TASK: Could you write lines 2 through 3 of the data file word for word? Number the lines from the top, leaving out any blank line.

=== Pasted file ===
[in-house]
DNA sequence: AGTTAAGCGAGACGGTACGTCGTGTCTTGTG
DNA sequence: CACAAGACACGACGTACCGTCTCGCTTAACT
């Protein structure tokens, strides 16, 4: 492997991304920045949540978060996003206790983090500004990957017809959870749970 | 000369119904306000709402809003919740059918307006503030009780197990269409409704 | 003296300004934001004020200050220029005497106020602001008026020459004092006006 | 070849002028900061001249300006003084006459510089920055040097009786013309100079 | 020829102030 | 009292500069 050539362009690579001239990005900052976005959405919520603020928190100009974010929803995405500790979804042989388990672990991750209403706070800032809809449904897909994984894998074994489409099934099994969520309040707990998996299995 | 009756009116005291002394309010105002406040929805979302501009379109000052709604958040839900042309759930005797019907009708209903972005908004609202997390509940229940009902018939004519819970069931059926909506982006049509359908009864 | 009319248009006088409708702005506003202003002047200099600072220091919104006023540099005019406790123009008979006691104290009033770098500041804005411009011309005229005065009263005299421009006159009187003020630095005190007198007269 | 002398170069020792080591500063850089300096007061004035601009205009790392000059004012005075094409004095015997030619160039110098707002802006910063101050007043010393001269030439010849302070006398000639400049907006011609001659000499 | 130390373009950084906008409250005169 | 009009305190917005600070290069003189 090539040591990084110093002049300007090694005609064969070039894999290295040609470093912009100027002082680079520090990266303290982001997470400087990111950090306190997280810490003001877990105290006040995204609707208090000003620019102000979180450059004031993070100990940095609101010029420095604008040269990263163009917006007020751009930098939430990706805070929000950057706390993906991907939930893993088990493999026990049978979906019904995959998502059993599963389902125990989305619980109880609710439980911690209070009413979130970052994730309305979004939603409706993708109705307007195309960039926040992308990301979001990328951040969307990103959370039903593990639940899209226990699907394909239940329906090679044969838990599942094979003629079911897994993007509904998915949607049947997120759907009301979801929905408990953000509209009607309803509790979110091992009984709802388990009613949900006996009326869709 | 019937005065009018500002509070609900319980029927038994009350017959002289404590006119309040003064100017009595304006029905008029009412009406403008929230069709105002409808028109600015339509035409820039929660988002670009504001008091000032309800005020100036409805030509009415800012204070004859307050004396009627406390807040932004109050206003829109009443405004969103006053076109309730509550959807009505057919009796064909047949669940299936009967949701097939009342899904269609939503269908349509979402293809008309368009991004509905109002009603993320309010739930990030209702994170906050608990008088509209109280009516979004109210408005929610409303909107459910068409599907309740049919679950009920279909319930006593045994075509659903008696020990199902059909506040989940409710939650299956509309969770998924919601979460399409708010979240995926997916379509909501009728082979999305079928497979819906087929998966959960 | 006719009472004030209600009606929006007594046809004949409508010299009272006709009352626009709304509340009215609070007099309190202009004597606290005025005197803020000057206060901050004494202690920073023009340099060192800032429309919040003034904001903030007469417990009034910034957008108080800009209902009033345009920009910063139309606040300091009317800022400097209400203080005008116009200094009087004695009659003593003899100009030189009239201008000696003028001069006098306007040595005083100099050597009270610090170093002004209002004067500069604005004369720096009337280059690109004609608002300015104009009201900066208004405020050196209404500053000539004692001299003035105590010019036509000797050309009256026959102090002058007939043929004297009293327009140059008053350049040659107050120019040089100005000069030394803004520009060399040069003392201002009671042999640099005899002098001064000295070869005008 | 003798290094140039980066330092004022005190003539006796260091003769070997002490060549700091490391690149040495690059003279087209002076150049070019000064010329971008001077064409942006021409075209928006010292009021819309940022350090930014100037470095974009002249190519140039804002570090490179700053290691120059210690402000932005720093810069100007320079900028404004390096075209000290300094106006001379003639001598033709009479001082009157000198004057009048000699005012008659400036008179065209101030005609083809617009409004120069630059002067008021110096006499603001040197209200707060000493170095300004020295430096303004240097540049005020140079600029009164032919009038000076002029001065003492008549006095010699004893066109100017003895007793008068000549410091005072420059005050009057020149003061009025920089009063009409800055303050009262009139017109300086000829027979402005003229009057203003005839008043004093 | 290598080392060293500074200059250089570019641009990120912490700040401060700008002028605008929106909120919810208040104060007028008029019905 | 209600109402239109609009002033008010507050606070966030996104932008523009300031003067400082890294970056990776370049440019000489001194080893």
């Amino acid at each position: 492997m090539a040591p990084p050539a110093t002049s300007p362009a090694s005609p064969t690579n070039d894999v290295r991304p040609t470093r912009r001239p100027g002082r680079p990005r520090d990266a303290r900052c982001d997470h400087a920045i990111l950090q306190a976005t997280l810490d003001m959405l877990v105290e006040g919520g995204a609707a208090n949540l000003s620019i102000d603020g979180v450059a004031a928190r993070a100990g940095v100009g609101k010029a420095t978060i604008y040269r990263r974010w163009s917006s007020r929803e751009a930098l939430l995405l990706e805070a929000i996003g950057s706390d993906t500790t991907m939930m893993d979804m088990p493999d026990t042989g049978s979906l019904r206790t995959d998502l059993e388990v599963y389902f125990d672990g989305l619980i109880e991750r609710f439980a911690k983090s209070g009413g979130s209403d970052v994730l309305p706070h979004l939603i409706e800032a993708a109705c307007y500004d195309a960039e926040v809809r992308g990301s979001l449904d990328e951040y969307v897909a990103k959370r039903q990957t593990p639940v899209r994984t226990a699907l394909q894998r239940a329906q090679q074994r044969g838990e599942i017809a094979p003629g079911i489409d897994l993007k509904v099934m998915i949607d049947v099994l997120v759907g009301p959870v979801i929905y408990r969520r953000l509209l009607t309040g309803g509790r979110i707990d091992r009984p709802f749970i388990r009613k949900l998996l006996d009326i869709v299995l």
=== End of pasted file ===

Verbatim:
DNA sequence: AGTTAAGCGAGACGGTACGTCGTGTCTTGTG
DNA sequence: CACAAGACACGACGTACCGTCTCGCTTAACT